Faculty, staff open wallets for parking

For the first time in SUU history, faculty and staff will pay for parking beginning Fall 2013, when the parking fee will change from $12 a year for students to $30 a year for students, faculty and staff.

The suggestion to increase parking fees was submitted to the Budget Task Force as a response to the SUU administration’s request to the SUU community for ideas to increase revenue for the university, Roeder said.

SUU President Michael T. Benson said the President’s Council approved the request and set the amount at $30, which they considered an appropriate “user’s fee.”

Emilee Ballard, parking services supervisor, said there will be three exceptions to this policy:

  1. Student Housing decals, which will be $35 per year

  2. Motorcycle decals, which will be $15 per year

  3. Decals for vehicles with SUU license plates, which will cost $15 a year

Ballard said those with an SUU license plate will still be able to park in the green and yellow lots, which are designated for faculty, staff, students and visitors, but must purchase a decal if they wish to retain the flexibility of parking in any space on campus.

Jerry Roeder, assistant vice president and dean of students, said this change will surely disappoint many, but it was one that needed to be made.

“Faculty and staff haven’t paid anything to park on campus for the last 30 years,” he said. “When you go from paying nothing to paying $30, there is going to be some disappointment, but $30 is still a reasonable amount for someone to pay.”

Roeder also said students have paid $12 since the university instituted the parking program over 30 years ago, but maintenance costs have gone up, leaving a deficit in the parking budget.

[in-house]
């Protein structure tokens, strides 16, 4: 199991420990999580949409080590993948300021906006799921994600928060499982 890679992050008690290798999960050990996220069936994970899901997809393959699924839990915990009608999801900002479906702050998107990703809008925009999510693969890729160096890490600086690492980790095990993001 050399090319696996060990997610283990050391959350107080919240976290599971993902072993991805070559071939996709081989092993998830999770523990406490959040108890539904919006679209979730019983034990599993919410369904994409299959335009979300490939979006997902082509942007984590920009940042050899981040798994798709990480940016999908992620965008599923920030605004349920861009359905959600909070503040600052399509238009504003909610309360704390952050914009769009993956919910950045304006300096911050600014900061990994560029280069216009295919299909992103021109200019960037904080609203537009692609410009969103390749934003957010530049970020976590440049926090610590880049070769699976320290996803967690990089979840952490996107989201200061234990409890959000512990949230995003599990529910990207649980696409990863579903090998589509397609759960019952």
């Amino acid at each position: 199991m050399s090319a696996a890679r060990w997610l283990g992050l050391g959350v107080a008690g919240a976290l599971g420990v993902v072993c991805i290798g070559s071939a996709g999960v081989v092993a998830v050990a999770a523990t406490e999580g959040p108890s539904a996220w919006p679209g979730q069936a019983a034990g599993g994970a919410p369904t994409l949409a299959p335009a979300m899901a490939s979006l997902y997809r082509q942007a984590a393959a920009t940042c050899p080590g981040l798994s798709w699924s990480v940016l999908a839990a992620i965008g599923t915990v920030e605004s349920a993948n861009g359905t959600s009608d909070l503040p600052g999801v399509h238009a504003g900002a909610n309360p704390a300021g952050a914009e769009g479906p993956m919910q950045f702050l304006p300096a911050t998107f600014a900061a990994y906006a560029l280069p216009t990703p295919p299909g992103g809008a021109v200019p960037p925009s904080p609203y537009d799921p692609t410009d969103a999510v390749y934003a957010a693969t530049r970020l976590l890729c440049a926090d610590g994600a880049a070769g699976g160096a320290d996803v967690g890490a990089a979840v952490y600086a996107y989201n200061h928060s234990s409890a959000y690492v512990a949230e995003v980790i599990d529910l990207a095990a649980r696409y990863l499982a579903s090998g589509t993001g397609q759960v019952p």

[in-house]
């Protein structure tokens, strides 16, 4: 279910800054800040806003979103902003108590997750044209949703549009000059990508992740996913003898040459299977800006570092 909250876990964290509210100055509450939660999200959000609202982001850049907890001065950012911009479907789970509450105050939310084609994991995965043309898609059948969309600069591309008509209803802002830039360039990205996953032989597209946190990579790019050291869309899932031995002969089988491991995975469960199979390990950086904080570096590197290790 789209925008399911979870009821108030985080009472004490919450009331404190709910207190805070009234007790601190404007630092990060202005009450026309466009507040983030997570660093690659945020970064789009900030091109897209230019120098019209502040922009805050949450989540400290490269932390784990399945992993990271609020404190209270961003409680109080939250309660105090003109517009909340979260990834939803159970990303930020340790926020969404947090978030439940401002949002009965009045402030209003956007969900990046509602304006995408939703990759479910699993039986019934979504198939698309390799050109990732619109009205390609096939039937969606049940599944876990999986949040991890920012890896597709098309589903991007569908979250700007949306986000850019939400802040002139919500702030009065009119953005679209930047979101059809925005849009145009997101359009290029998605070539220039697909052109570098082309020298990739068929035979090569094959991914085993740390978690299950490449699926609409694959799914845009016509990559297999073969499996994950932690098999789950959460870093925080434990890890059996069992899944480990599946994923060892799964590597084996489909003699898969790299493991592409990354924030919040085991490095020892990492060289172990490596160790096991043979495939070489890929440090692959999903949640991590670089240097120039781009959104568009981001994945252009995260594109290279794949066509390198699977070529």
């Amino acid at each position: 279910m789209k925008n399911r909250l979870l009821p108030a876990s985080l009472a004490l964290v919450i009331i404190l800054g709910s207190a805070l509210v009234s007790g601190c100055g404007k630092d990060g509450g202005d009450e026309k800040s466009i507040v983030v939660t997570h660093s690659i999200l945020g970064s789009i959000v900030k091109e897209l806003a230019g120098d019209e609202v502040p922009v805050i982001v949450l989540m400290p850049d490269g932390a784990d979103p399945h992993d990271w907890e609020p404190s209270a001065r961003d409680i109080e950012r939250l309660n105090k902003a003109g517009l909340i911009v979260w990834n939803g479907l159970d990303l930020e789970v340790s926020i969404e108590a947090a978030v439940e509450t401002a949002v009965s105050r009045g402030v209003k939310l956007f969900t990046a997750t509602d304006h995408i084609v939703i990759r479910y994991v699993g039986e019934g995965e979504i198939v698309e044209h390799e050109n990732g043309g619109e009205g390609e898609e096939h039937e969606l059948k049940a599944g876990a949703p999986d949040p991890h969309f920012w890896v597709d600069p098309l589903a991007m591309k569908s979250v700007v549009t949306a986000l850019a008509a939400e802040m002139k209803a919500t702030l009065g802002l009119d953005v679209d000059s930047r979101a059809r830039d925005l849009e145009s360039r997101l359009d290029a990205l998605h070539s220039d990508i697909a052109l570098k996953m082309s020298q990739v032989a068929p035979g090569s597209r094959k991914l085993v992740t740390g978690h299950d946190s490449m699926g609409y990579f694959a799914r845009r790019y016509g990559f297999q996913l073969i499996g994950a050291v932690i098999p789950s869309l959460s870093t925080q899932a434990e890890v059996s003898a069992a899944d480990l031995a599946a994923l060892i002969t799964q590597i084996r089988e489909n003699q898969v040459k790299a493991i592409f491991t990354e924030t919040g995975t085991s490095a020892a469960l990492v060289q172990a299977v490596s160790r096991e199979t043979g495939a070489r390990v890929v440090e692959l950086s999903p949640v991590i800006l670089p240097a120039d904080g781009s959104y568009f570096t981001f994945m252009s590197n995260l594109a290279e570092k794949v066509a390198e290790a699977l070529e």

Lana Smith, administrative assistant for the foreign language and philosophy department, said the change will be hardest for those who have purchased an SUU license plate, but for her it is no more than a minor irritation.

“When all of the sudden we have to pay for something that has been free for so long, it is a little bit difficult,” she said. “$30 is not going to break anyone, but it is an inconvenience.”

SUU President Michael T. Benson said free parking is something many people on campus have taken for granted, but it is time for everyone to pitch in.

“(The administration) thought it was kind of inherently unfair that we charged students for parking and not anybody else,” he said.

Benson said he has paid almost $1,000 a year for a parking spot at other universities, and the reduction in enrollment SUU is experiencing necessitates change.

Laura McAneney, administrative assistant in the tuition office, said her daughter goes to college in San Diego and pays more than $30 for parking, so she doesn’t see it as a problem.

“If she wants to park on campus, she has to pay $250 a semester, so I don’t think $30 is a big deal,” McAneney said. “If it means they are going to keep the parking lot maintained, I don’t mind paying a little extra.”

Ballard said she gathered information on other Utah universities’ parking fees to compare to SUU’s prices.